PORTLAND, Ore. - Oppressive. Suffocating. Miserable. Whatever you want to call this week's stretch of scorching weather, it's going to be hot, hot hot. It's obviously expected to be the hottest days of summer so far.
The National Weather Service has issued an excessive heat warning from noon Monday through 10 p.m. Wednesday in the interior of Southwest Washington and Northwest Oregon. That means heat illnesses are likely.
Monday should reach 100 degrees; the mercury is expected to climb to 102 Tuesday and 103 on Wednesday, according to KATU Meteorologist Rhonda Shelby.
That would be the hottest stretch of 100-plus degree days since August 1981, she said.
The really bad news is that things won't cool down much in the evenings; overnight temperatures might only dip to the 60s and 70s, the National Weather Service said.
Those needing a place to stay cool have several options, including Portland indoor and outdoor pools, which will have extended hours this week. FIND A POOL NEAR YOU.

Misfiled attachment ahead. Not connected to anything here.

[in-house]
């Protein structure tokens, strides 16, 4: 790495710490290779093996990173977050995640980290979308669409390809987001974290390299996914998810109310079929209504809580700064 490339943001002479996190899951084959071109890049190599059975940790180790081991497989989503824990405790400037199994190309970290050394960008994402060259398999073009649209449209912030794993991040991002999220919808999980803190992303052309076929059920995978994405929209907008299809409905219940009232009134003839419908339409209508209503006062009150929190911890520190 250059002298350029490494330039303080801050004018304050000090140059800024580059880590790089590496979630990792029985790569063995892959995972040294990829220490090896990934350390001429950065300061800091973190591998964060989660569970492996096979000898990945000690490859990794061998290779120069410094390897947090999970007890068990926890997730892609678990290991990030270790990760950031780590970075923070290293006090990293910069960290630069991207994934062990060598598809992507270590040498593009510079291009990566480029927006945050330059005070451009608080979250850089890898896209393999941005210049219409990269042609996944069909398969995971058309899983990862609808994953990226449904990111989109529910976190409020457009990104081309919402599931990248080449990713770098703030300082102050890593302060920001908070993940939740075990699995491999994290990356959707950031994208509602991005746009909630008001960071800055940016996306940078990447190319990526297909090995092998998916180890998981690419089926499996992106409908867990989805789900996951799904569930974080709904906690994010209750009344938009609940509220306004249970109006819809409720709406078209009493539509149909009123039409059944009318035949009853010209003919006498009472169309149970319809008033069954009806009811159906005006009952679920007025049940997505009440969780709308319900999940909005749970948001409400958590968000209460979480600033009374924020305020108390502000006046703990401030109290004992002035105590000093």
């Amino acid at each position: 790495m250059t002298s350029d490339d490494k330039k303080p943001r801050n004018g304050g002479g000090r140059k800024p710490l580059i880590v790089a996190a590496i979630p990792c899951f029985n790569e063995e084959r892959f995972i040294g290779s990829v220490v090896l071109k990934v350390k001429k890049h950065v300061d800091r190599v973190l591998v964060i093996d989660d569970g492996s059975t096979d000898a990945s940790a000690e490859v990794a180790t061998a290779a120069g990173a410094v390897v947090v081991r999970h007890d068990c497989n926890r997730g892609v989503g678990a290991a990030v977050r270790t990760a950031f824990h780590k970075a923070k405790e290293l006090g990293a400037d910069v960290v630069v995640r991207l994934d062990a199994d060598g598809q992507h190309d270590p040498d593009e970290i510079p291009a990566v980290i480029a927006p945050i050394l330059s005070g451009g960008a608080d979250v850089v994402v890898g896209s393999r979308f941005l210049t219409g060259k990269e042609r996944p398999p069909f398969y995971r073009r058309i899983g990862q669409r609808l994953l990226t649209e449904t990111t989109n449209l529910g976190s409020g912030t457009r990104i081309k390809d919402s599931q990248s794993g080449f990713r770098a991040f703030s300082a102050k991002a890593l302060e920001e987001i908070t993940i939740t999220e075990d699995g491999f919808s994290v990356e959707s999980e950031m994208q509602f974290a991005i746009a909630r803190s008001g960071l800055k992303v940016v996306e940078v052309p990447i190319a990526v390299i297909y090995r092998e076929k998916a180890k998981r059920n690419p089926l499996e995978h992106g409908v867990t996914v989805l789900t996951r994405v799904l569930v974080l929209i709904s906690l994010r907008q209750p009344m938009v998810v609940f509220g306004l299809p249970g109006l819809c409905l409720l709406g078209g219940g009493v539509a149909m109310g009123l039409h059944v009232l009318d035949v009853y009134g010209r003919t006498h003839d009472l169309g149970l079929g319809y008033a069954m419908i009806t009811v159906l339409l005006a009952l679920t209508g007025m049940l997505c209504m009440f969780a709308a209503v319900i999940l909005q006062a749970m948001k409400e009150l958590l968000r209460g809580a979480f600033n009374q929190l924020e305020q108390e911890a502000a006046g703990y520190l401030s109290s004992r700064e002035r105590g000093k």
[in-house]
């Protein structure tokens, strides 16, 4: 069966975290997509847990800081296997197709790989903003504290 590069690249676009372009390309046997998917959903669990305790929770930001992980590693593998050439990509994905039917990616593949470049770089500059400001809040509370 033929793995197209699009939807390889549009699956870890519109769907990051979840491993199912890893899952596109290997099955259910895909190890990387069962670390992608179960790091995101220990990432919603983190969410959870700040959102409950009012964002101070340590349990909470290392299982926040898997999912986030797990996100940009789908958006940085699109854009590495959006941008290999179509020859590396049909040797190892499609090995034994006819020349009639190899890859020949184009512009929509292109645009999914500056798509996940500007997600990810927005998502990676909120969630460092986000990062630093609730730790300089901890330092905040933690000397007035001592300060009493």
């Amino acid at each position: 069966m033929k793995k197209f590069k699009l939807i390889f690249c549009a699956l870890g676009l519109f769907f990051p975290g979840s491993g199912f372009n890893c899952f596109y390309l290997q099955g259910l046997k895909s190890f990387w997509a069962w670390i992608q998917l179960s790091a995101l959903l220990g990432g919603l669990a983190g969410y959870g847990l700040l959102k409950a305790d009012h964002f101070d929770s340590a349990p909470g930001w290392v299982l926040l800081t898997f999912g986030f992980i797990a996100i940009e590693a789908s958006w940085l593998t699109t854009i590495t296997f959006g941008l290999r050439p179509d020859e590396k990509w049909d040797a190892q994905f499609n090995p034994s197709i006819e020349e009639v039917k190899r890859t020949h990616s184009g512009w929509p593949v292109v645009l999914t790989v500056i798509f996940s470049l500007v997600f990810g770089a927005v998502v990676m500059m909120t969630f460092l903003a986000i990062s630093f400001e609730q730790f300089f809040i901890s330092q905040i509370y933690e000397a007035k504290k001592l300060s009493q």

Senior citizens can also head to several Portland area cooling centers, from the Loaves & Fishes Cooling Center in downtown offering a cool room and free lunch to the Portland Rescue Mission serving up ice cream. FIND A COOLING CENTER NEAR YOU.
Officials reported no heat-related deaths over the weekend, when temperatures reached 93 degrees in Portland on Sunday and 90 on Saturday. The area's lakes and rivers were crowded with water goers, and emergency crews responded to numerous accidents and drownings.
So here are a few key things to remember through the end of this heat wave:
- Use fans to keep air circulating.
- Wear loose-fitting and light-weight clothing.
- Drink water even if you're not thirsty.
- Avoid alcohol.
- Talk to your doctor about how the heat might affect your prescriptions. It's often advised to stash medications and vitamins/minerals in the fridge during extremely hot weather. Medications can lose their integrity if they are exposed to heat about 95 degrees, said Carrie Kikel, PR manager for Providence Milwaukie Hospital. So stash the meds in the fridge, and you in front of the fan.
- To avoid a fire hazard use an ashtray not the roadway when disposing of lit smoking materials, recommends City of Hillsboro officials.
- Do not leave infants, children, people who cannot get out of a car unassisted and pets in a parked car, even with the window rolled down.
- Avoid or reduce strenuous activity.
- Limit outdoor activity to morning and evening hours.
- If you experience heat-related symptoms like muscle cramps, weakness, dizziness, headache, nausea and vomiting, extremely high body temperature, rapid, strong pulse or confusion, call 9-1-1.